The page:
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The waterfall methodology is a framework used by software companies and teams in designing and developing software products. It's a process that is made up of six steps that aims to cover everything from requirement analysis to maintenance.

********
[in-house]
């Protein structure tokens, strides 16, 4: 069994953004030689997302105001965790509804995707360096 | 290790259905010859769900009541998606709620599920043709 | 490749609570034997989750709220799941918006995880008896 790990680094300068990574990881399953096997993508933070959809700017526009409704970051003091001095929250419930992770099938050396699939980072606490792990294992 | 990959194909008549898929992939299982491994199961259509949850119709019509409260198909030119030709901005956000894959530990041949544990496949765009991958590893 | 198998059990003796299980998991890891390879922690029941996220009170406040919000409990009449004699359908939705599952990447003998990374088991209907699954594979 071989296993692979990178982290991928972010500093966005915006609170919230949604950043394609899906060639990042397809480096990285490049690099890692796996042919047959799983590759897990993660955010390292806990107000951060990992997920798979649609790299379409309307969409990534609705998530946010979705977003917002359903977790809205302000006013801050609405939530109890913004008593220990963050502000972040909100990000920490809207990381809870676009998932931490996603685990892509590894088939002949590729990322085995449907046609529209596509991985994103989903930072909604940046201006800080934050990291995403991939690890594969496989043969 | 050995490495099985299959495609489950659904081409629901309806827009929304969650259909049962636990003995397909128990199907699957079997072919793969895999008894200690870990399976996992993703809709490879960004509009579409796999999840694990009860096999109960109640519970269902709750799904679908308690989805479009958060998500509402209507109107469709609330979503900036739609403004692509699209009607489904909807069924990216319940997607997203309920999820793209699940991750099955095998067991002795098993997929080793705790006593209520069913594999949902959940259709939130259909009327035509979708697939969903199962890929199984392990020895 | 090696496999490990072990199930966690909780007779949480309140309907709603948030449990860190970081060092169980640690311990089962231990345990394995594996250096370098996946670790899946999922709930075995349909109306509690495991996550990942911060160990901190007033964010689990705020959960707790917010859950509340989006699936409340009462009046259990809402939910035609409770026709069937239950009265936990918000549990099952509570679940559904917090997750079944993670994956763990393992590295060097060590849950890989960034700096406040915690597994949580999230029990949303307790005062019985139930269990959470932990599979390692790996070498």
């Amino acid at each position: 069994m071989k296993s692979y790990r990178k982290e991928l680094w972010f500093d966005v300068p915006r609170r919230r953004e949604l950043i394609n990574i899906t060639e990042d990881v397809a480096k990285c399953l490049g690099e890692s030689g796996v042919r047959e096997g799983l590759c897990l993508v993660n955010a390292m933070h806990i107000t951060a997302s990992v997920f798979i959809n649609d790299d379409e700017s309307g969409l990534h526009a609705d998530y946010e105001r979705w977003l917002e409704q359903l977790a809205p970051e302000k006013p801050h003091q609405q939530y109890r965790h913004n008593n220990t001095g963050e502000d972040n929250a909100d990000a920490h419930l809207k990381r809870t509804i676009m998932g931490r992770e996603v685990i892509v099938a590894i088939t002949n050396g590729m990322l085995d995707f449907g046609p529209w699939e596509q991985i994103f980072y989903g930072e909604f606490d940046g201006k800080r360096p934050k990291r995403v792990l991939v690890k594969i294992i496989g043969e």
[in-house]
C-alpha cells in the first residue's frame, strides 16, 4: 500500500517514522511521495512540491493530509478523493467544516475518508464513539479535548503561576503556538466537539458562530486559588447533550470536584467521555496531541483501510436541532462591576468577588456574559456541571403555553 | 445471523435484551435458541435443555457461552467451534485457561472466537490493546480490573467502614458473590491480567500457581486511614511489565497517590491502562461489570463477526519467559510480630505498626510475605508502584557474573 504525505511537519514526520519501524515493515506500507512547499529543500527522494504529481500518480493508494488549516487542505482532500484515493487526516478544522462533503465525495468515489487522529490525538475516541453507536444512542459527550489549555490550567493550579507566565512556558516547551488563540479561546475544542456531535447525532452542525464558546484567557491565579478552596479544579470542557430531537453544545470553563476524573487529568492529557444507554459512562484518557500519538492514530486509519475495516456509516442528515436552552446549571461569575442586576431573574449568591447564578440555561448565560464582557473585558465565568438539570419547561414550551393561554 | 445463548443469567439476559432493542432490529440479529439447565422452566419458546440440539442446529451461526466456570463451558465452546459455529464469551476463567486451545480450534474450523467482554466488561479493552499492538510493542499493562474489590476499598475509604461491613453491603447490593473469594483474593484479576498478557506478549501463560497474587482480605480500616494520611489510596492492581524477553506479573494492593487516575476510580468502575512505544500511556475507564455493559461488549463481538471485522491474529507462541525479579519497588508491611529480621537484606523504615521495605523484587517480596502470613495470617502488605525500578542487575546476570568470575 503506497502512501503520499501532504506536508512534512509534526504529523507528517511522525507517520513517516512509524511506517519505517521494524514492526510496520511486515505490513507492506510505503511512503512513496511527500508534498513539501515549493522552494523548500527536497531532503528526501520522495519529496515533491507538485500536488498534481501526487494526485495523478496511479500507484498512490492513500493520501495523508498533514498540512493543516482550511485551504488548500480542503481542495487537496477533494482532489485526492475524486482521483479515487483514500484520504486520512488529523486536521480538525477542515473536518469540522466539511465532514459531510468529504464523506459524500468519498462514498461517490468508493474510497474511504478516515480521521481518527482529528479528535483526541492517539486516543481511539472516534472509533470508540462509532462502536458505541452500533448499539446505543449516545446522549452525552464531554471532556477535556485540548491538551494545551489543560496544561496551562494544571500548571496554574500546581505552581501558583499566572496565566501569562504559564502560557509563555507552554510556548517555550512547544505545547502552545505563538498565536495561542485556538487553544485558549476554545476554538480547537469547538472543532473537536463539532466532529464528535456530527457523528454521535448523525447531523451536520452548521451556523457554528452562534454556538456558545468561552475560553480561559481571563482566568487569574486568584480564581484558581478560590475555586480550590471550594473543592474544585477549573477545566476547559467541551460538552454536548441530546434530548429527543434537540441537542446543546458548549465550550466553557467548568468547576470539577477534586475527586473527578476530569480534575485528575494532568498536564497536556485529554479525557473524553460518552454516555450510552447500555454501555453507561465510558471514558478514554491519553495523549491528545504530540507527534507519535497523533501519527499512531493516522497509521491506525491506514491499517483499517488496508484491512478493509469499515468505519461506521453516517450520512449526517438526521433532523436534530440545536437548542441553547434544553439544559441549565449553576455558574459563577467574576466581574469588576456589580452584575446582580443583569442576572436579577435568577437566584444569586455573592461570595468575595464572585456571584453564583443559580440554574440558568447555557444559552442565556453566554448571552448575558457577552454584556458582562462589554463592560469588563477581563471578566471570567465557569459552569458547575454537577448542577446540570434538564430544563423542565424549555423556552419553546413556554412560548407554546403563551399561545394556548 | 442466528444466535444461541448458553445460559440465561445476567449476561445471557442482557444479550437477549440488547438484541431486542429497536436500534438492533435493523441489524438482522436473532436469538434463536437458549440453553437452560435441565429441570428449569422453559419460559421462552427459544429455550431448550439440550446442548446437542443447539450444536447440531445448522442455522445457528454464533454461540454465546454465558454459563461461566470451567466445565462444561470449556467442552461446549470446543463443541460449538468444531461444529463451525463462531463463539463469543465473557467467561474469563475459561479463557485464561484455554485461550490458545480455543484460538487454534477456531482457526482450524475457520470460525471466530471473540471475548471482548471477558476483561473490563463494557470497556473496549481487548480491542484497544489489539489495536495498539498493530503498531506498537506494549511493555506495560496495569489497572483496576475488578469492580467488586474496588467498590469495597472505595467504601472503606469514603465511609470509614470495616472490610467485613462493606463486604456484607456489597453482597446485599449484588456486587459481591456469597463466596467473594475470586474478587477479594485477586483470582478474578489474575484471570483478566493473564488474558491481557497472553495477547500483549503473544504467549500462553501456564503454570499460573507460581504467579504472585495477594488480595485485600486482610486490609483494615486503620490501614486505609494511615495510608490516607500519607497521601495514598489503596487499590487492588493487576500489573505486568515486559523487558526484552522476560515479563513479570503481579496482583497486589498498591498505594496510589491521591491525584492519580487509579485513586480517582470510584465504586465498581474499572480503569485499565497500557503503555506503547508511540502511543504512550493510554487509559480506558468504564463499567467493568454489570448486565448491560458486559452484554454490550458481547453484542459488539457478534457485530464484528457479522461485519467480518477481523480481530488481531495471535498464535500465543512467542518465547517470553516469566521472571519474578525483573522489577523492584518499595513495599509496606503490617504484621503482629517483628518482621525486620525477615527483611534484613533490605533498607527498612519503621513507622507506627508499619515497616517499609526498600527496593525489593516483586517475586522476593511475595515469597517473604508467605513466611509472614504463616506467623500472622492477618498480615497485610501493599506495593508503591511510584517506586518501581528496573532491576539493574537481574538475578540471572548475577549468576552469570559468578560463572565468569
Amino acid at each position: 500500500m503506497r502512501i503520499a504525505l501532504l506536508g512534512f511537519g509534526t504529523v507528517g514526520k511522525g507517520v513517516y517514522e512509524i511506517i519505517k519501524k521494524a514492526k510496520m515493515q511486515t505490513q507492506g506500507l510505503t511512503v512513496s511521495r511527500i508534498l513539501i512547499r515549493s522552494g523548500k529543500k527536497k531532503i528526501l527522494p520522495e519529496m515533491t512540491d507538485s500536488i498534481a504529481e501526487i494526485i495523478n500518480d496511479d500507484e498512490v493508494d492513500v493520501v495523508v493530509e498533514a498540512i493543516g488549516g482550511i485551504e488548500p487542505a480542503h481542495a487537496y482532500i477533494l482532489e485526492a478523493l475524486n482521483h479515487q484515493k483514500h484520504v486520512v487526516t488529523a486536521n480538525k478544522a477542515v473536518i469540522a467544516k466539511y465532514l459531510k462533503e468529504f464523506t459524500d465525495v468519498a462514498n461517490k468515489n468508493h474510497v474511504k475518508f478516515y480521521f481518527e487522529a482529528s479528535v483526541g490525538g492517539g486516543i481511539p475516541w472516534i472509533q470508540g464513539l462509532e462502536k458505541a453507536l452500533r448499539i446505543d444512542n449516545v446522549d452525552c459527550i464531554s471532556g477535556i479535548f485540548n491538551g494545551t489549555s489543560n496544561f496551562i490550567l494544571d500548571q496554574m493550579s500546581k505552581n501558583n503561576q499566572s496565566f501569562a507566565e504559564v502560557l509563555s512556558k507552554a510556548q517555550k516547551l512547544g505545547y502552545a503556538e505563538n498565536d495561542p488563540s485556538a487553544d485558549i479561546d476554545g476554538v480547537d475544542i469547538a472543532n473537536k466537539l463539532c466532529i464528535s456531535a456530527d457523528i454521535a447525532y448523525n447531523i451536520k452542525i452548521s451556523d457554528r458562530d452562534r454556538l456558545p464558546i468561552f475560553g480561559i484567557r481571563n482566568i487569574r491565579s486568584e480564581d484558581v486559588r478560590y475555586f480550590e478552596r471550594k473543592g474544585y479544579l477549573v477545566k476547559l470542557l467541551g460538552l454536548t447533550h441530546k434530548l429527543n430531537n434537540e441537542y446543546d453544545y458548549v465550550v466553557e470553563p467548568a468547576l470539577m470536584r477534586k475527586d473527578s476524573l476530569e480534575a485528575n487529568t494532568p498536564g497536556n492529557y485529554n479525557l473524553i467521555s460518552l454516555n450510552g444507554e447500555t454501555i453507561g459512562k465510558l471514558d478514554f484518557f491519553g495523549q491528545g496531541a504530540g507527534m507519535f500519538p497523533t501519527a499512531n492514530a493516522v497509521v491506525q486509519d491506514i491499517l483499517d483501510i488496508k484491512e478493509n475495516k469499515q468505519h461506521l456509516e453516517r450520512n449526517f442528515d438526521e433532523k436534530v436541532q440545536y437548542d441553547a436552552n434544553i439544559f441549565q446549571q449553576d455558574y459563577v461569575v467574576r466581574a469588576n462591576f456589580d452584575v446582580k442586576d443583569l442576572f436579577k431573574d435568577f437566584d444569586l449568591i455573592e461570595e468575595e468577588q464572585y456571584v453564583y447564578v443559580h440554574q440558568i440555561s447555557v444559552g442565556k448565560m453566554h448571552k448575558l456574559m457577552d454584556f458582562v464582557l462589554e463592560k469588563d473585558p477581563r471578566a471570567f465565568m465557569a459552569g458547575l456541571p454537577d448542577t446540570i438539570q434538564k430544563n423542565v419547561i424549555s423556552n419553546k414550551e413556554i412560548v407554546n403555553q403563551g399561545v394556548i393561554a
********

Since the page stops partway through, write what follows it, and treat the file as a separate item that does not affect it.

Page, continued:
Pros And Cons Waterfall Methodology Waterfall Methodology Page 1 The waterfall methodology is a framework used by software companies and teams in designing and developing software products. A sequential process, it follows six phases that cover defining clients' needs, designing the product, building the product, testing it, releasing it to the clients and checking to see if any bugs exist in it. This particular model has been many a topic of heated discussions in the sofware industry. One of the most particular points being debated about the model is the issue of its advantages vs disadvantages. If you don’t have any idea which side to go for, however, this broad overview of the advantages and disadvantages of the waterfall methodology below may help you. Advantages The waterfall methodology is a framework that closely follows all of its six phases. So, designers and developers need to ensure that the milestones expected for each phase would be achieved, right when they are defined to be. Discipline, therefore, should be a trait that the designers and developers have. Since the waterfall methodology, too, insists upon determining the issues and problems that the product may have way before it's released to the clients, Waterfall Methodology Page 2 clients can get a product that would be the best it could be. Also, clients would know when exactly they'd be able to get the product. This is ideal, as most clients would like to know when they can incorporate it into their business framework. The waterfall methodology, too, relies on setting the requirements and specifications ahead of time. This makes the whole team work harder, seeing as they have expectations to fill and goals to achieve; this also makes the whole process end more successfully. Disadvantages Since the waterfall methodology is very concerned with getting what clients need and delivering that to them, there are people who consider the framework to be impractical - especially as they have found that clients don't really know what they want the product to do, at the get-go. According to their experience, clients would only know what they want if they have seen issues and bugs that they certainly don't want. The framework is also not very flexible in terms of going back phases that can make the later phases a bit problematic. The model's insistence upon the division of labor, too, is not very practical and realistic, as far as some designers and developers are concerned. Waterfall Methodology Page 3
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